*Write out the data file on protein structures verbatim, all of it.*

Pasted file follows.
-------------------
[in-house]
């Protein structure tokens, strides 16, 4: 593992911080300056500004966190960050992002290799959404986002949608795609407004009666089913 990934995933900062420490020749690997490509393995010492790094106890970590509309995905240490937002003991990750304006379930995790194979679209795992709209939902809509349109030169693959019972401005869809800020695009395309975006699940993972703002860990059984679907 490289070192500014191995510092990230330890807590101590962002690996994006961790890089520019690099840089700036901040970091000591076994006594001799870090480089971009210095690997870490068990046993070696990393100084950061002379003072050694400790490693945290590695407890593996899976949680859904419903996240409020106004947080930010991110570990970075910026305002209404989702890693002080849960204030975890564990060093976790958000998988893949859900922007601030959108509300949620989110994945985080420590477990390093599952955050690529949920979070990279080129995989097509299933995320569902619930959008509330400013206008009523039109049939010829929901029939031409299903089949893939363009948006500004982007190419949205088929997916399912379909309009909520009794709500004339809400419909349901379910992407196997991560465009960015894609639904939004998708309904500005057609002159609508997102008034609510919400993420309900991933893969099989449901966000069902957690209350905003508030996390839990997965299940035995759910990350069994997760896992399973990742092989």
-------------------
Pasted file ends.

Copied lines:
[in-house]
């Protein structure tokens, strides 16, 4: 593992911080300056500004966190960050992002290799959404986002949608795609407004009666089913 990934995933900062420490020749690997490509393995010492790094106890970590509309995905240490937002003991990750304006379930995790194979679209795992709209939902809509349109030169693959019972401005869809800020695009395309975006699940993972703002860990059984679907 490289070192500014191995510092990230330890807590101590962002690996994006961790890089520019690099840089700036901040970091000591076994006594001799870090480089971009210095690997870490068990046993070696990393100084950061002379003072050694400790490693945290590695407890593996899976949680859904419903996240409020106004947080930010991110570990970075910026305002209404989702890693002080849960204030975890564990060093976790958000998988893949859900922007601030959108509300949620989110994945985080420590477990390093599952955050690529949920979070990279080129995989097509299933995320569902619930959008509330400013206008009523039109049939010829929901029939031409299903089949893939363009948006500004982007190419949205088929997916399912379909309009909520009794709500004339809400419909349901379910992407196997991560465009960015894609639904939004998708309904500005057609002159609508997102008034609510919400993420309900991933893969099989449901966000069902957690209350905003508030996390839990997965299940035995759910990350069994997760896992399973990742092989």